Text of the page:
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I met Herd in a yoga class. I liked his Half Pigeon. I liked that his feet were clean. I saw inside his shorts one time when he was in Happy Baby. He wasn’t wearing underwear and I spent the rest of the class imagining sex with him. Him in Dolphin, me in Happy Baby. Me, Downward Dog. Him, Mountain.
       After class Herd went up to ask the instructor how he could improve his Bridge (or Herd in Bridge, me in Downward Dog) and I unrolled and rerolled my mat so I could walk out the door with him. When he told me his name was Herd, I didn’t say Herb? I think that’s why he asked me to coffee. Honestly though, the question of his name never crossed my mind.
       Two months later we were living together.
       Six months later we still hadn’t gone past missionary position.
       Now, almost a year later and every day Herd follows me around the house. Herd follows me into the kitchen. Herd follows me into the yard. Into the corner of the yard where I ask him if he will please go away, just go away. He kisses my cheek and goes to clip a nearby hedge.
       Herd’s parents named him after the buffalos his parents saw on their honeymoon in the canyons of Montana. Buffalo was on their list of names too. And Bull. But Herd is not a Bull, will never be a Buffalo. Straight out of the womb and his parents already knew, could already see, sensed somehow that Herd was a Herd. That he would one day dumbly follow others off a cliff. That he would one day find a cliff in me.
       I’ve tried to warn him. I’ve tried to tell him that I am hopeless in relationships but Herd only says that he understands. That he can wait. I don’t know what it is that he understands, or for what exactly he is waiting.
       “You’re just confused, Grace,” he says.
       My parents, on the other hand, what could they have been thinking? I am no Grace.
       Herd drives a Prius because that’s what the environmentally conscientious with adequate disposable income do. There are three other Prii (not Priuses, Herd has informed me) on our block. In the morning the Prii migrate downtown to work. Unless the weather is nice, then the Prii-y all load their iPads and Greenware sandwich containers into their locally made saddle bags and ride their bikes.
       Whenever we drive my Camry, Herd tells me that I could probably trade it in for a more fuel-efficient car like a Camry Hybrid. He tells me that he’d be happy to go with me to the Camry lot, help me make the trade. He’d be happy to do some research for me. He’d be happy to walk around the lots with me. We can go grab a coffee first. We can bring sandwiches, picnic in the park afterwards.
       I tell Herd No thank you, I enjoy burning fossil fuel. It gives me a warm feeling inside.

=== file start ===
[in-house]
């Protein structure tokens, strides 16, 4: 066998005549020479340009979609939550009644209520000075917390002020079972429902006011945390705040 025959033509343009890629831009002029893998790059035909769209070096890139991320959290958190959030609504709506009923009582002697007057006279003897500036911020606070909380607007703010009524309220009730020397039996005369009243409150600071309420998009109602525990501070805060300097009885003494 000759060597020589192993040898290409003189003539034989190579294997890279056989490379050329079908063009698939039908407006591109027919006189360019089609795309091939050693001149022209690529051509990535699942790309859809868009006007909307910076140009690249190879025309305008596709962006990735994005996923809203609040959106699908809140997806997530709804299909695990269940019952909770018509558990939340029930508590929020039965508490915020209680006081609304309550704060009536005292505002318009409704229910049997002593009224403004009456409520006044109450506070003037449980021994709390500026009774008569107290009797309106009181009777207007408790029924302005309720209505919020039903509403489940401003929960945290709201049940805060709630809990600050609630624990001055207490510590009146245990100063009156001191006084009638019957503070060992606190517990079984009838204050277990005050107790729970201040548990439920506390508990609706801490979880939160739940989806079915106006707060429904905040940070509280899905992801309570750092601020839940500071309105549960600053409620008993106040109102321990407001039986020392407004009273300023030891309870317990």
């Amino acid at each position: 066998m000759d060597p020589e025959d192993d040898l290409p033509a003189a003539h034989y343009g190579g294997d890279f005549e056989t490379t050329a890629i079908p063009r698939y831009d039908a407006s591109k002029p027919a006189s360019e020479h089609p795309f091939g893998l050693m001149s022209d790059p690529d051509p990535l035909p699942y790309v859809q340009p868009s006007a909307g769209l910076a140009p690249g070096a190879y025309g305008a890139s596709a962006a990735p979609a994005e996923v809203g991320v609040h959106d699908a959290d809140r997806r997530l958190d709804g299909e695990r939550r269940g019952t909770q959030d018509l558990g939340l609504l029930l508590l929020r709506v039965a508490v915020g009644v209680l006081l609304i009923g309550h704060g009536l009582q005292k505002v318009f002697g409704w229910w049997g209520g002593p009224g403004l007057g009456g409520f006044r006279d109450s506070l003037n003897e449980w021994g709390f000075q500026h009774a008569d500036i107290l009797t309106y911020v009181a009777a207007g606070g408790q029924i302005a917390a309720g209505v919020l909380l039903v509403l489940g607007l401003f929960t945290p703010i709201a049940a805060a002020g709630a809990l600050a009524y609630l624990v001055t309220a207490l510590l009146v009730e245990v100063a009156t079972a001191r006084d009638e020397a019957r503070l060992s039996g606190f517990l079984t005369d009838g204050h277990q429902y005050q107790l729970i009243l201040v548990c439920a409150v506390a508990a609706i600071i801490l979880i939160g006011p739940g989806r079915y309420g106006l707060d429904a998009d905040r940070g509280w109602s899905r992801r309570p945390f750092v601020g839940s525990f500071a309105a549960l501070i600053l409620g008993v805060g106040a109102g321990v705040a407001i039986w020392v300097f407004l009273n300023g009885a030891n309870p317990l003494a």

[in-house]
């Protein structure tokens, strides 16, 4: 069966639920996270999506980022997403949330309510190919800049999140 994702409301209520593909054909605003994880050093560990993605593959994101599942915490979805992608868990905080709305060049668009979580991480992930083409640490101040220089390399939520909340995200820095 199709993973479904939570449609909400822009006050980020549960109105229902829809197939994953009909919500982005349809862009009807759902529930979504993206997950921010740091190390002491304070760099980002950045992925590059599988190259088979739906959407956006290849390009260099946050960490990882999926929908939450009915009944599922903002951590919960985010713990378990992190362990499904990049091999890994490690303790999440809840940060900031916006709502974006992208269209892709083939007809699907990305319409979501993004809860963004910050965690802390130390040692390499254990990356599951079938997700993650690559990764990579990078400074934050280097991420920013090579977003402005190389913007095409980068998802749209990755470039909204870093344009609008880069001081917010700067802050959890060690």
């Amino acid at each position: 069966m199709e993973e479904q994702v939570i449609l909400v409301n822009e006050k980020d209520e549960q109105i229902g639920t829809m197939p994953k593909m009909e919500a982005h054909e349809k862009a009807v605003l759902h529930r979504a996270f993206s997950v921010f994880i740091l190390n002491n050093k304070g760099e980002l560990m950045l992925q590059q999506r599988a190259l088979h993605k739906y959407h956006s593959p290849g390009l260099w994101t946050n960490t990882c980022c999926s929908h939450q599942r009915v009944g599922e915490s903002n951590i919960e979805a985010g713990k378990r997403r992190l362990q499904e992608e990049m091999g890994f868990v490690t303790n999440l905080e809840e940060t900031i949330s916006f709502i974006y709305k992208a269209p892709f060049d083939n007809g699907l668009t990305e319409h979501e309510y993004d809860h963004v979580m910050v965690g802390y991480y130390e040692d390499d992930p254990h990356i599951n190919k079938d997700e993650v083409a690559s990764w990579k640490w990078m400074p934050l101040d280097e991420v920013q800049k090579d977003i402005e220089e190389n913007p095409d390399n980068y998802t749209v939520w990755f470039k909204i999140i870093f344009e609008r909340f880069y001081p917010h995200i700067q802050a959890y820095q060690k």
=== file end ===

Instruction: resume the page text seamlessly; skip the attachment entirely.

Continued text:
Herd thinks I’m being cute. I’m not being cute. I’m being angry. I have things to yell that can never be yelled at Herd. In Herd I will never find the man who drove me home from night class and raped me on the side of the road. Herd’s arms are not arms that pin women against car doors, and so I will never get to scream with a rabid fury, I will never get to bite off his earlobe, spit him away, shift my weight just enough to knee in his balls. I have practiced it a thousand times in my mind, I know I could do it.
       Looks like someone’s had a rough day, Herd says, on one of those days when my organs are boiling in a hot broth of bitter acid. When his fingers move to do that thing on my neck that I hate that I love, I do it, I finally boil over, releasing a hot shitstream of profanity onto Herd’s unsuspecting rosy cheeks, cheeks fresh from shoveling the snow that I did not want shoveled—snow that I needed to close me in, but there it was, shoveled away, leaving a neat path straight up to me. First I scream. A pure, wordless scream that immediately drops Herd to my ankles, thinking (I think) that I have sprained one of them, or maybe that I have stepped on a nail.
       It is Christmas Eve. Christmas Eve. That’s how evil I am.
       Why don’t you want to make me better?! I scream.
       I don’t even know what I mean by these words. I don’t want to be better, I want him to be worse—I think—which would make me better—worse at first, but then better.
       But you’re perfect, Herd says.
       No, Herd. I’m not.
       I think you’re perfect.
       You should be yelling at me. You should be throwing me against the wall!
       I can yell at you, Herd says, if you want me to. Aaaah! There, I yelled.
       He is stunned when I ask him to move out. He thinks it’s just a knot in my neck.
       Eventually, though, he goes. He does finally leave. Like every other good man before him. It’s all the same, though. Good men, bad men. One puts the hurt in you, the other holds it down.

© 2020 Kathleen Lane

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